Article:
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It pays to know

1 July 2010

The Met Office is a vital part of British life. On duty 24 hours a day, providing essential services to protect people and property at home and abroad, ultimately delivering exceptional value for money.

For over 150 years we've pioneered the science that makes today's advanced weather and climate forecasting possible. Today, however, we all live in an increasingly challenging climate both in terms of the weather and the economy. We provide real value for money to the taxpayer.

value for money In fact, for every £1.40 invested in our Public Weather Service, there is a £10 return. In 2008/9 we produced a £17.2 million dividend for the Ministry of Defence. Here, we take a look at some of the ways we've played our vital role over the past year.

The UK experiences some of the most variable weather in the world, recently suffering several extreme events. Across the nation, people's lives were affected by the harshest winter for more than 30 years and floods in Scotland, Durham and Cumbria. Our forecasts of heavy rain in November and snowfall in January made these events easier to deal with.

Natural hazards

Damage caused by natural hazards is predicted to increase to £2.25 billion per year by 2040 60, compared to £1.5 billion today. We already use the latest techniques and technology to deliver our warnings, and efficiency savings. Science forms the foundation of our role as a national weather service, the climate advice we provide, and our applications used to tackle environmental hazards.

We support emergency services, public health organisations, local councils and other public bodies. Health forecasts let people know when, and where, there is a risk of illness so they can take action quickly. Our Public Weather Service Advisors are always on hand to help people make crucial decisions. We also manage RIMNET, the national radiation monitoring network and emergency response system, in partnership with the Department of Energy and Climate Change and the Department for Environment, Food and Rural Affairs.

We help to tackle inefficiency by pooling key public sector resources. For example, our support to the Emergency Response community has been enhanced with our new Hazard Manager web portal providing access to a variety of services in one location.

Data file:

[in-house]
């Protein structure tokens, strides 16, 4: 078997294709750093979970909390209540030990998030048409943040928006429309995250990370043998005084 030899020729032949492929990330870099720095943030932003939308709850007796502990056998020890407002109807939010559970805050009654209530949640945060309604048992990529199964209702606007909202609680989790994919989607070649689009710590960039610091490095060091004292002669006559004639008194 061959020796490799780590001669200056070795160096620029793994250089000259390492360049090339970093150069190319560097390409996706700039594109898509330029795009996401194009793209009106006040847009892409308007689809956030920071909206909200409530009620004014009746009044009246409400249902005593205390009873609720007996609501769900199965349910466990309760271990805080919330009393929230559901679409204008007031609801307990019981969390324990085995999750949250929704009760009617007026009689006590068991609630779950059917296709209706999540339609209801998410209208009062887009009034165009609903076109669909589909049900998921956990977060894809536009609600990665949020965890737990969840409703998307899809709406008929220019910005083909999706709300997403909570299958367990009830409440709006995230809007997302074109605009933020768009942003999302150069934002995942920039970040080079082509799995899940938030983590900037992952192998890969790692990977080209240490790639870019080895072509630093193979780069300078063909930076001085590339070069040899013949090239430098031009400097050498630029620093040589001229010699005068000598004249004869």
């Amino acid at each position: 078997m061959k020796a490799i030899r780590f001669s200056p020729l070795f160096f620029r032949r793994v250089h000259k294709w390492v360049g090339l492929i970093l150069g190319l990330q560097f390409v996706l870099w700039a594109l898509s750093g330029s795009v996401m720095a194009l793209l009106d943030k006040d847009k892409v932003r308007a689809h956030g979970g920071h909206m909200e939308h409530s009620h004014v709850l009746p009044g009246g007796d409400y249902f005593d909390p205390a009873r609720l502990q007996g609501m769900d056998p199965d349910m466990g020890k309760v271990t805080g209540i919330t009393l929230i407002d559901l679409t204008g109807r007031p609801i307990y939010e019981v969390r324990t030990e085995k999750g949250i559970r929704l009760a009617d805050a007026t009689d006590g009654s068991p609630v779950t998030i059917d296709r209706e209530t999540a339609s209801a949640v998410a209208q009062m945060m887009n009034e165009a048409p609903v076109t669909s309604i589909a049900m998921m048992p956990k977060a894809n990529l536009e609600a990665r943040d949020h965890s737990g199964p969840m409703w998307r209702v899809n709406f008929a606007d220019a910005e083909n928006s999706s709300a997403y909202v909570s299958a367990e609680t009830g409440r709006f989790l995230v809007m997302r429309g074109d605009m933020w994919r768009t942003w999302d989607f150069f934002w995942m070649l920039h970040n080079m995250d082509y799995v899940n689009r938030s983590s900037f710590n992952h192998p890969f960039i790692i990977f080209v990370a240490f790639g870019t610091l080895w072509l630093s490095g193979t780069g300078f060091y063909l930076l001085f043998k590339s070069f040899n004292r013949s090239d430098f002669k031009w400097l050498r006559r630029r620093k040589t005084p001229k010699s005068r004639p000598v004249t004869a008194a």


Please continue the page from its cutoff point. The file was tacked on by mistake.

Supporting role

The Met Office Mobile Met Unit (MMU) supports UK and allied forces helping to keep people safe and provide a tactical advantage where possible. Our dust forecasts can have a significant impact on military operations particularly in environments like Afghanistan. This year we set up a Joint Operational Meteorological and Oceanographic Centre (JOMOC) with the Royal Navy to further support the Armed Forces. We've also secured a contract to provide a weather visualisation system to the Air Force Weather Agency, the lead weather centre of the United States Air Force.

All over the world, we're helping people prepare for climate change. Together with the World Meteorological Organization and partners like the Department for International Development and the Foreign and Commonwealth Office, we work with national weather services in climate vulnerable countries, helping prepare for and respond to natural disasters.

The Met Office is essential, offering real value for money. Delivering tens of thousands of forecasts to millions of people every day on TV, on radio, on line and on the move. We're proud to protect lives and national infrastructure. It really does pay to know.

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